Monday, February 02, 2009

"Greatest Super Bowl Ever" Hyperbole Overshadowed By Overblown Officiating Controversy

If the early blog reports are any sort of indicator, then it appears that the biggest storyline of a very entertaining Super Bowl will once again be the lackluster officiating of the game. While MJD makes a very compelling plea for fans to rise above dwelling on any controversial calls, I'm sure he does so while realizing that diehard Cardinals fans (you know, the ones who just learned their head coach's name four weeks ago) and Steelers haters will find it difficult to let go of a few of the plays from that game. Cardinals fans would like you to think that had the final Cardinals' play been reviewed, and had it been ruled an incomplete pass (unlikely), then given one more shot, Warner would have chucked the ball into the endzone; and Larry Fitzgerald would have leapt up amongst five defenders and been the one to come down with the ball for a game winning score. Actually, that last part isn't so tough to believe afterall.

But The Hater Nation does bring up a good point. It does seem like historically, the Steelers do disproportionately benefit from the referees' decision making. (Perhaps that's what makes them the "model franchise in all of sports.") There certainly are some similiarities in the camera work between the Immaculate Reception and Santonio Holmes' game winning touchdown catch. It's amazing that with all of the cameras at that game, there wasn't a definitive shot of his right toe hitting the ground. Fortunately for NBC, much like in the Olympics when they couldn't get conclusive video of Michael Phelps winning the 100m butterfly, there are still photographs which verify that the correct call was made.

However my favorite diatribe about the officiating comes from Chris Chase of Yahoo Sports. What got my attention wasn't actually the enumeration of the controversial calls (and yes, the roughing the passer penalty was ridiculous, but not any moreso than 90% of all the other roughing calls made during the NFL season). No, what I found fascinating is that Chase took a screen grab from Warner's final play and then plastered a watermark onto it. Like this:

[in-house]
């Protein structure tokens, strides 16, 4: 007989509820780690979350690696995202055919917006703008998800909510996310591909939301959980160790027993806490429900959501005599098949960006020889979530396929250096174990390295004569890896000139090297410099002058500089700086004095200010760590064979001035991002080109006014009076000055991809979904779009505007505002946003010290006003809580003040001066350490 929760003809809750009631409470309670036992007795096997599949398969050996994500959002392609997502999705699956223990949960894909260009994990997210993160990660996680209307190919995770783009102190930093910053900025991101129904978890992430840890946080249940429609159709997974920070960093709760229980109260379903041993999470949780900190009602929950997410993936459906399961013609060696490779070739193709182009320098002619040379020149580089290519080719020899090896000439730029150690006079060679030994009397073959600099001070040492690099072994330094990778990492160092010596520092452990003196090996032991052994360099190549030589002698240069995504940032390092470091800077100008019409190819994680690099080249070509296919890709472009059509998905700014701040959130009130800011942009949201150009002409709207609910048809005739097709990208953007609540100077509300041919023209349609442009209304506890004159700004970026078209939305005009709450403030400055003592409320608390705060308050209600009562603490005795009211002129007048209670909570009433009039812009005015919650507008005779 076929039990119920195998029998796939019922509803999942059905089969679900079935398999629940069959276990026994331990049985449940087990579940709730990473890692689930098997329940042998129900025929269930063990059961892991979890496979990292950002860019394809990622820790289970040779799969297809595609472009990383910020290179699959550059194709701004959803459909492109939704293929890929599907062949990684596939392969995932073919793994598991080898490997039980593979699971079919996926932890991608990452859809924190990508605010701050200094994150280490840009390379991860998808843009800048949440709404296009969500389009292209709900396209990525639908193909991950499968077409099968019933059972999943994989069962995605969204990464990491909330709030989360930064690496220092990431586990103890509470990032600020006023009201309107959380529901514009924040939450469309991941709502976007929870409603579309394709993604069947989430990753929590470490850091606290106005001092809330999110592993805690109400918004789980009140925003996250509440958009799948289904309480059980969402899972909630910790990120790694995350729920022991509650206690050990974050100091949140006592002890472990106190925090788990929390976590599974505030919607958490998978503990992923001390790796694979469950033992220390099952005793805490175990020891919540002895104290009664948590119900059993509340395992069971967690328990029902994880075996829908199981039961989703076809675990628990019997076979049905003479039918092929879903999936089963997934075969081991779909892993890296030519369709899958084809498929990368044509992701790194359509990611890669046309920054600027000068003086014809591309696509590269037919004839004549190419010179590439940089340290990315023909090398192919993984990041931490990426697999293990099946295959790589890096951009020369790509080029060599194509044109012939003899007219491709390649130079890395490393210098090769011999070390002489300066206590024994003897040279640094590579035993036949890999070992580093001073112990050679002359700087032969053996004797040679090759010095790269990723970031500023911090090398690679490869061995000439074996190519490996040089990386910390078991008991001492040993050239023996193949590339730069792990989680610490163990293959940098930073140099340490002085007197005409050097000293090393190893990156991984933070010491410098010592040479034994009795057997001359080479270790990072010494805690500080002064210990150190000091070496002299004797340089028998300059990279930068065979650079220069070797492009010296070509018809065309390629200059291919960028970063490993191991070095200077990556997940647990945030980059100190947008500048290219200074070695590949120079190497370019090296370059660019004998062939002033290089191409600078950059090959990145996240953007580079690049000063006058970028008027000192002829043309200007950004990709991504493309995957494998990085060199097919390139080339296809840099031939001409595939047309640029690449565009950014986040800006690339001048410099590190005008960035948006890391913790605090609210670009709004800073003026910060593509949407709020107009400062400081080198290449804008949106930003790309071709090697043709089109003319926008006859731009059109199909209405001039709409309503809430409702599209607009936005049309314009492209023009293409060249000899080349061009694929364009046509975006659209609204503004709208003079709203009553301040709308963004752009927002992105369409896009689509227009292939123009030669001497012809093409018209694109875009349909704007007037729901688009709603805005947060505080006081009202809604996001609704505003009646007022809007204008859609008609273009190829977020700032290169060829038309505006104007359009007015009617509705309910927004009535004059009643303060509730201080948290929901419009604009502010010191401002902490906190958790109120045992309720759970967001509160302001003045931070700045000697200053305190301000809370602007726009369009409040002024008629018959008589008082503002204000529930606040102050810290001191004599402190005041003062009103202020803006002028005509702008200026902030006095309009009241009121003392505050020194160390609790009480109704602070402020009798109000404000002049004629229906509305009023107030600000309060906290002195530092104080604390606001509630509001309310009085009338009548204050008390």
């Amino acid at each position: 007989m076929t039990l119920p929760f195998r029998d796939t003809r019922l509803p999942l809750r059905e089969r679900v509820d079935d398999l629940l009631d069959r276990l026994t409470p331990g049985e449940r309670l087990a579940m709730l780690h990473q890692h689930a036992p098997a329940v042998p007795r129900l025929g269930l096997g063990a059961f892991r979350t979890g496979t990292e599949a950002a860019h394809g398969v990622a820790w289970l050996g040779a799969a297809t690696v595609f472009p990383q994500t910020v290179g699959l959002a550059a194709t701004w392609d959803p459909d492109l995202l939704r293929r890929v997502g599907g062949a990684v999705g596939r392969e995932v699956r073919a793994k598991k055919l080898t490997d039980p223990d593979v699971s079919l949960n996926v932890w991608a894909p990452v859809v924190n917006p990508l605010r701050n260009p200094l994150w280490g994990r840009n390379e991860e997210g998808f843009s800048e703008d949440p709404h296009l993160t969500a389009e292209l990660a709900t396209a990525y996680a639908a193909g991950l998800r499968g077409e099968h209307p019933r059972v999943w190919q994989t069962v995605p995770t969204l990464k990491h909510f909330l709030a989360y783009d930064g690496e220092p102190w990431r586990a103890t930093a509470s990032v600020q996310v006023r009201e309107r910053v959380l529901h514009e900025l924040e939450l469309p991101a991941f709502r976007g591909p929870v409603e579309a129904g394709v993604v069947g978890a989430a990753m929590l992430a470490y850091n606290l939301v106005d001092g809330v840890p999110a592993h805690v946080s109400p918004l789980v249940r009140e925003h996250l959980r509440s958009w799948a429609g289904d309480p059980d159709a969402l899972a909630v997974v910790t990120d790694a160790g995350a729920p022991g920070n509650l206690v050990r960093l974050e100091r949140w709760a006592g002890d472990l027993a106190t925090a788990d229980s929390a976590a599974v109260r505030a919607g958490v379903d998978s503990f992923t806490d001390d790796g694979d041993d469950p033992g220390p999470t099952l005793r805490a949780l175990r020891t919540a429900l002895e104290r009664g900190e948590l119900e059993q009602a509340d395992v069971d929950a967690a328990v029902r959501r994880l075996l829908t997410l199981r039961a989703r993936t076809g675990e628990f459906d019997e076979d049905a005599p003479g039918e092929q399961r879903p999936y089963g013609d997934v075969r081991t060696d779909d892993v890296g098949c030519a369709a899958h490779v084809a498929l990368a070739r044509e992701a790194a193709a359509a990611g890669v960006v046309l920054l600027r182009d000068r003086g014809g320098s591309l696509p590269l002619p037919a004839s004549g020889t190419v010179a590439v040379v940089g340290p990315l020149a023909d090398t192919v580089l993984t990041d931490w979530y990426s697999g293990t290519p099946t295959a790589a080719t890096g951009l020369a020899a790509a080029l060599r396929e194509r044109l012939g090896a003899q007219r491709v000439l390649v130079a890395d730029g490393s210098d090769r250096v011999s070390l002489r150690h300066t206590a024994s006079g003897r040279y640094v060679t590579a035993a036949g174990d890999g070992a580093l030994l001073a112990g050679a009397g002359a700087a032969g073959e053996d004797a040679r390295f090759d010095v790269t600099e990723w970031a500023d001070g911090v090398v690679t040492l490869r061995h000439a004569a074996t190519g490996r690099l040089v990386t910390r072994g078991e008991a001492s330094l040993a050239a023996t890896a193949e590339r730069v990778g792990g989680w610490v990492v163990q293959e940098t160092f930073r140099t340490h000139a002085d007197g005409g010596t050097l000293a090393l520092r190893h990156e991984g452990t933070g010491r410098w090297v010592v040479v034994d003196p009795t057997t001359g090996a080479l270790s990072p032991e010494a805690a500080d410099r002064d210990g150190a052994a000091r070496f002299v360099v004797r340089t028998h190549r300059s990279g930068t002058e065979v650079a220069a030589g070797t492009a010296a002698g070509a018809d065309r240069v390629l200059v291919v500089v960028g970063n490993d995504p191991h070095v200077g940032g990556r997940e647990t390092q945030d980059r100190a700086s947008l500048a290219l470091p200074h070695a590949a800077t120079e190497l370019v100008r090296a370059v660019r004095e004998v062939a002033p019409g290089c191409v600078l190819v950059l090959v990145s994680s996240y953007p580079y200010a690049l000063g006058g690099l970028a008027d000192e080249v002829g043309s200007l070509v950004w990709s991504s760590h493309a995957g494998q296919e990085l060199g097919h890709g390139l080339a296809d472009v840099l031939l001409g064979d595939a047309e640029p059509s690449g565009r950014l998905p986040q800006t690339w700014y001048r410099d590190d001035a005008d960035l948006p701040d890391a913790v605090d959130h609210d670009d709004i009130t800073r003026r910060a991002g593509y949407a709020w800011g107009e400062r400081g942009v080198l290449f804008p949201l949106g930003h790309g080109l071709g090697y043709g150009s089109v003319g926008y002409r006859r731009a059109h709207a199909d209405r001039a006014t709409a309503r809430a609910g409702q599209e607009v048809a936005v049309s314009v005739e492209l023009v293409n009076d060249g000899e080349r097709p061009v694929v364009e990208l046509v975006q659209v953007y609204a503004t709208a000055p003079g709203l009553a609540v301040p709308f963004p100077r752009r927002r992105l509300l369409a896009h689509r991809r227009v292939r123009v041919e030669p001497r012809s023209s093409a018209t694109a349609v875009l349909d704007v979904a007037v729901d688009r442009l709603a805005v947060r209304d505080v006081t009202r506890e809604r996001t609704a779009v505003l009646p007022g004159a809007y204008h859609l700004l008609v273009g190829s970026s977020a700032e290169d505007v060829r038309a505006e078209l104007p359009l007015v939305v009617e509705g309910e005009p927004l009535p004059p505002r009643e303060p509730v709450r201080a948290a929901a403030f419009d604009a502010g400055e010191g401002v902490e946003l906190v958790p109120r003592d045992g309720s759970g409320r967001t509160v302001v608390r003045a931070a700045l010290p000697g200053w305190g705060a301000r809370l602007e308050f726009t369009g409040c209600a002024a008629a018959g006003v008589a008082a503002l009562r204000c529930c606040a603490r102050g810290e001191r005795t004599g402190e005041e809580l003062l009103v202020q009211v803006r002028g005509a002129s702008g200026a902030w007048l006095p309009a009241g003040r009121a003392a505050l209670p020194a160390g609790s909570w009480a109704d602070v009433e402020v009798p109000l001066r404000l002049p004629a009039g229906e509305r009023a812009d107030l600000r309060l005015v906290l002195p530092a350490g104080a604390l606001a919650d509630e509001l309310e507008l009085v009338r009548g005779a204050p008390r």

" DVR has a pause button. I better make sure nobody steals this image without giving me credit!" I know people want to protect their content, but is there really anything even remotely special about a screen grab from a play that was already seen by 300 billion (unofficial, logistically impossible estimate) people worldwide?

I'm not even sure what the picture is trying to prove. Since it's a frozen image, the viewer has no idea if Warner's arm is being cocked back or moving forward. I do think the shot of Santonio Holmes in the background is cool tho.

But Chase gave me an idea. Like everyone else on the planet, I was watching the Super Bowl too. And I happened to have a camera with me and took a few pictures during the game. Perhaps I could post some screen shots from the game with my website's name on them and see if anyone wants to use them on their blog to establish any points; and in the process, give me some free publicity (click for larger image).

For example, Sidebar: Why is Ben Roethlisberger wearing eye black for a night game?

Point: The Steelers are cheaters! Look at how the left tackle here is obviously lined up off of the line of scrimmage:

Observation: Look at the strange look in Ben Roethlisberger's eyes. Could it be that he was using nonverbal hypnosis to mesmerize the officials and compel them to call over 100 yards in penalties against the Cardinals?

Counterpoint: The officials weren't only throwing the flags against the Cardinals. Here's proof of a Holding call that went against the Steelers:

Lost Storyline: History tends to highlight the winners and bury the losers. There were quite a few great performances made by Cardinals players that will be forgotten in short time. For example, Darnell Dockett was in Ben Roethlisberger's face all night long.

As you can see, when you view game photos in isolation, you can make them say whatever you want. It's all a matter of perspective. For example, some of you may have been in such denial over the Cardinals' loss that you didn't even notice a football game being played in these photos at all. For those people, it's alright. The healing will come in time.

Special thanks to Madison Scott for being such a good sport. Be sure to check her out in all kinds of illicit content that I can't even consider linking to from here.

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At Mon Feb 02, 07:00:00 AM PST , Blogger FFJewbacca said...

See, that's how all officiating controversies should be covered from now on.

Or not covered judging by the last couple of pictures.

Welcome back.


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